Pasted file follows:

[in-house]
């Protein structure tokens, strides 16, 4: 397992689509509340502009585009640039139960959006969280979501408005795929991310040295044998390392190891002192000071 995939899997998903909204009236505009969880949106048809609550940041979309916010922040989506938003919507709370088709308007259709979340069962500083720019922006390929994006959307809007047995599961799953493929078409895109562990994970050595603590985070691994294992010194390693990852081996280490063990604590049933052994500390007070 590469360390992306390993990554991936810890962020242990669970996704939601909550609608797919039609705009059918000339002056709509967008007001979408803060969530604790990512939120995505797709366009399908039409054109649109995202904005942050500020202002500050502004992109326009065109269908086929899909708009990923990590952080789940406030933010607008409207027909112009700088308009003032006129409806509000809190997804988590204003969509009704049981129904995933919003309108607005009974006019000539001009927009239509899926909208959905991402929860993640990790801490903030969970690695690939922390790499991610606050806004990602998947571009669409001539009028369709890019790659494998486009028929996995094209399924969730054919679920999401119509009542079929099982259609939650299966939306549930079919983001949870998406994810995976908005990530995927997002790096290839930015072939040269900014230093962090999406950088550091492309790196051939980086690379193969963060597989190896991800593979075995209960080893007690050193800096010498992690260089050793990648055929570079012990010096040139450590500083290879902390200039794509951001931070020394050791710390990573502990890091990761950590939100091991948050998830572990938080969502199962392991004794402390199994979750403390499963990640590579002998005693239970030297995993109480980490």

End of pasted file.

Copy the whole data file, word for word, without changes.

[in-house]
């Protein structure tokens, strides 16, 4: 397992689509509340502009585009640039139960959006969280979501408005795929991310040295044998390392190891002192000071 995939899997998903909204009236505009969880949106048809609550940041979309916010922040989506938003919507709370088709308007259709979340069962500083720019922006390929994006959307809007047995599961799953493929078409895109562990994970050595603590985070691994294992010194390693990852081996280490063990604590049933052994500390007070 590469360390992306390993990554991936810890962020242990669970996704939601909550609608797919039609705009059918000339002056709509967008007001979408803060969530604790990512939120995505797709366009399908039409054109649109995202904005942050500020202002500050502004992109326009065109269908086929899909708009990923990590952080789940406030933010607008409207027909112009700088308009003032006129409806509000809190997804988590204003969509009704049981129904995933919003309108607005009974006019000539001009927009239509899926909208959905991402929860993640990790801490903030969970690695690939922390790499991610606050806004990602998947571009669409001539009028369709890019790659494998486009028929996995094209399924969730054919679920999401119509009542079929099982259609939650299966939306549930079919983001949870998406994810995976908005990530995927997002790096290839930015072939040269900014230093962090999406950088550091492309790196051939980086690379193969963060597989190896991800593979075995209960080893007690050193800096010498992690260089050793990648055929570079012990010096040139450590500083290879902390200039794509951001931070020394050791710390990573502990890091990761950590939100091991948050998830572990938080969502199962392991004794402390199994979750403390499963990640590579002998005693239970030297995993109480980490």